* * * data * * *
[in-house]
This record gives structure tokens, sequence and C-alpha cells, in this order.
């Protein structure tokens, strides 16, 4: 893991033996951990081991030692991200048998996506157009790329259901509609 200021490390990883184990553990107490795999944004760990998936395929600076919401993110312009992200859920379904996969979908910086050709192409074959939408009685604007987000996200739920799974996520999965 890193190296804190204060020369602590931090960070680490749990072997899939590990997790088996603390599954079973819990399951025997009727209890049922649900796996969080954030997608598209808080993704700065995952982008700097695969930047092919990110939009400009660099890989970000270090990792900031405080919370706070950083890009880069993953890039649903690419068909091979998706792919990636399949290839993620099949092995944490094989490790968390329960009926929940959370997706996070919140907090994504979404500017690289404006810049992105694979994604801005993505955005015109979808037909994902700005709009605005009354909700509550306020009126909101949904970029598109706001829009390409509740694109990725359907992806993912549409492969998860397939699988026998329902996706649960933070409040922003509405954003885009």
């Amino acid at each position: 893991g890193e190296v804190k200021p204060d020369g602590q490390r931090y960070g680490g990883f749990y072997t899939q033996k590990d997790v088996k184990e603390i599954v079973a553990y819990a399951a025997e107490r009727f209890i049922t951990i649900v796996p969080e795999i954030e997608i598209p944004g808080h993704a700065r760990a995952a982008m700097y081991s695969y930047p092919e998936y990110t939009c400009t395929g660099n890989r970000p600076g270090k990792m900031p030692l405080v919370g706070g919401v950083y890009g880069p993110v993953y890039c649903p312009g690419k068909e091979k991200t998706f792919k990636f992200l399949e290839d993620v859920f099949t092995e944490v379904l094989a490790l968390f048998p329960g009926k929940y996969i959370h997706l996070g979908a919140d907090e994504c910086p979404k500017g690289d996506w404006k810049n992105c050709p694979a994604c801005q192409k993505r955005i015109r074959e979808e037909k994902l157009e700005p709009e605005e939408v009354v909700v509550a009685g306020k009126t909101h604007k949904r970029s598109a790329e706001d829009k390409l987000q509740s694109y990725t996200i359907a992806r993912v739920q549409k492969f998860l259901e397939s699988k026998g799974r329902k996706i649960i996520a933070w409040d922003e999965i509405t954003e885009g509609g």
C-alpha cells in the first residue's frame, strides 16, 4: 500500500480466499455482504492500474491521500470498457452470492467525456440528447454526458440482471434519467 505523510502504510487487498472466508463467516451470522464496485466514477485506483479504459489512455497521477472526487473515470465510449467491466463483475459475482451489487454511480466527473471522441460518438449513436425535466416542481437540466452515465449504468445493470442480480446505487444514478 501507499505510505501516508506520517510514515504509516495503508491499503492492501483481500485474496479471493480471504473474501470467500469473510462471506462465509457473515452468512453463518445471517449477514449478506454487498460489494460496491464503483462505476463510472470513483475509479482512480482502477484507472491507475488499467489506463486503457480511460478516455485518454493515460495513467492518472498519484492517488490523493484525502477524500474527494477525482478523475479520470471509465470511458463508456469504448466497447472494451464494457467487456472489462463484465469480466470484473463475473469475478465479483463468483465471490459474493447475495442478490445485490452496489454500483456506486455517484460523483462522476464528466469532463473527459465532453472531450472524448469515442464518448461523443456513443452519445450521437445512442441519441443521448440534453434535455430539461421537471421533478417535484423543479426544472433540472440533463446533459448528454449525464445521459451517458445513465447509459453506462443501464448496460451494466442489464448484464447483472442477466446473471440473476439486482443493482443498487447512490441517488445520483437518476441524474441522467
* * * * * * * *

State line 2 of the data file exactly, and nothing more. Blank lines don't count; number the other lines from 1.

This record gives structure tokens, sequence and C-alpha cells, in this order.